- By: Anshuman Gupta
- Posted on July,4 2017
by Harini Nagendra, originally published in The Asian Age dt 29 June; re-published with permissions.
By 2030, India is expected to be the fastest urbanising country in the world. How sustainable is this growth?
We read daily reports of cities struggling under the onslaught of heatwaves and increasingly erratic rainfall. Urban heat islands contribute to both of these factors. Urban heat islands are pockets of urban concreted cover, which trap the sun’s heat during the day and retain it for long periods of time even at night. This is the reason cities tend to be much hotter than their surroundings. Of course, this has a lot to do with greenery and moisture. Cities which have retained or even increased their green cover, and protected their lakes and other water bodies, will not suffer from urban heat island effects that are as severe as other cities which are featureless expanses of concrete high-rises.
How severe can urban heat island effects be? Our research in Bengaluru has shown that tree shade can reduce midday ambient air temperatures by as much as 5°C, and road asphalt temperatures by an astounding 19°C. This has larger impact on sustainability. A city where the road asphalt is hotter by 19°C is a city where people would prefer to stay off the road, and move from more sustainable ways of transport such as walking and cycling, to using air-conditioned cars: contributing further to our already smog-filled cities.
Vegetation can play a major role in urban cooling across India. A recent paper in the journal Scientific Reports from a team from IIT Mumbai, led by Prof. Subimal Ghosh, looked at changes in temperature across 84 Indian cities using satellite data. Their findings were very interesting.
In peak summer, many Indian cities (especially in central India and the Gangetic basin, i.e. the hottest parts of the country) were actually cooler in the day than the suburban areas around: because these cities had a good canopy of green trees, while the suburban agricultural area around the cities was barren and devoid of trees. Well-planned efforts at tree plantation can actually make the environment more bearable and liveable in cities compared to rural areas.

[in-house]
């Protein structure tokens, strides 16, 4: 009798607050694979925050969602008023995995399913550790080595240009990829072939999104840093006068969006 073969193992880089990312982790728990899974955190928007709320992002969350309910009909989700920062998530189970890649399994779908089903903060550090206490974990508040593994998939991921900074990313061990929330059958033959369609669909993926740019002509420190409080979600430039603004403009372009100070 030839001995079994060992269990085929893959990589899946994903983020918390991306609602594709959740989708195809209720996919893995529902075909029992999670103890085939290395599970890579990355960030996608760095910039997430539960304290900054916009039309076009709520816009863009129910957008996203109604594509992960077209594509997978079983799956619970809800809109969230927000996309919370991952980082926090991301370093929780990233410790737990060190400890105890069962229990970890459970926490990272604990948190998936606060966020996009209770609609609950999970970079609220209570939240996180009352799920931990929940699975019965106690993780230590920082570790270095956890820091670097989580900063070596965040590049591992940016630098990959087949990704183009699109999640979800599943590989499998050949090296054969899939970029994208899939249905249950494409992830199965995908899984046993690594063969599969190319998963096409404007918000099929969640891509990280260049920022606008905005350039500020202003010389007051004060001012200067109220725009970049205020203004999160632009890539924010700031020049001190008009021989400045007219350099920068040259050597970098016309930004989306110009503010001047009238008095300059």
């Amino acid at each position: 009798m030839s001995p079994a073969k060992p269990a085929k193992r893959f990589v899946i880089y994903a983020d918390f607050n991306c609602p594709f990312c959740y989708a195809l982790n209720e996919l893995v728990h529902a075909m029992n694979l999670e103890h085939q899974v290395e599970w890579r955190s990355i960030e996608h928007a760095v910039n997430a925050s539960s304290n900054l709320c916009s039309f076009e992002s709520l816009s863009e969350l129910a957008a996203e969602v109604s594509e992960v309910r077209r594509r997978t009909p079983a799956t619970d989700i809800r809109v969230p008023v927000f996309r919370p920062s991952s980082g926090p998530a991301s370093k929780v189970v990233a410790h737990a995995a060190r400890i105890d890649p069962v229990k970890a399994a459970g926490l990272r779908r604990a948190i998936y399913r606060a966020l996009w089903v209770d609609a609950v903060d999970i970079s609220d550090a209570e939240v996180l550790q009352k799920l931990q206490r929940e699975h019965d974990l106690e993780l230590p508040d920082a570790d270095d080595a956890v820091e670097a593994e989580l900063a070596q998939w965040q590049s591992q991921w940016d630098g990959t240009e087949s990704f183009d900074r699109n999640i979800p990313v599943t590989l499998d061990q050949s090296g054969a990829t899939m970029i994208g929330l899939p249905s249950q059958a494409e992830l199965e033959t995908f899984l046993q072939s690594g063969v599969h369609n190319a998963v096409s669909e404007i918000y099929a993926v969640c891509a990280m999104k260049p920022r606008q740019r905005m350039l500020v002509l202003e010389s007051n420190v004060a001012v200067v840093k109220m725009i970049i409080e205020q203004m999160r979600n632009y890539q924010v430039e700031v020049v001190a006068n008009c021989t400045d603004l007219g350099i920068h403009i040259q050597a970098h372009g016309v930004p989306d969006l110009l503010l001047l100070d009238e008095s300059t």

This effect, however, is reversed at night: because the concrete in cities trapped heat, cities were hotter at night than the areas around.
Research on New Delhi by Dr Chhemendra Sharma and team from CSIR-NPL, published in Sustainable Cities and Society, showed that the city experienced urban heat island effects of 0.2-3°C in different areas. Such differences could raise the demand for air-conditioning by close to 2,000 GWh (gigawatt hours), leading to large increases in the city’s CO2 emissions (which contribute to climate change and global warming).
A recent global analysis of the world’s 1,692 largest cities (by a multi-country group of scientists led by Francisco Estrada from Mexico, published last week in Nature Climate Change) show that 60 per cent of the world’s urban population, have already experienced twice as much warming because of urban heat islands as the rest of the world, because of climate change. This disproportionate influence of cities is only going to increase over time.
We need aggressive action on a war-footing to plant trees, and restore urban water bodies, to combat these effects — across all Indian cities.
Harini Nagendra is a professor of sustainability at Azim Premji University, and the author of Nature in the City: Bengaluru in the Past, Present and Future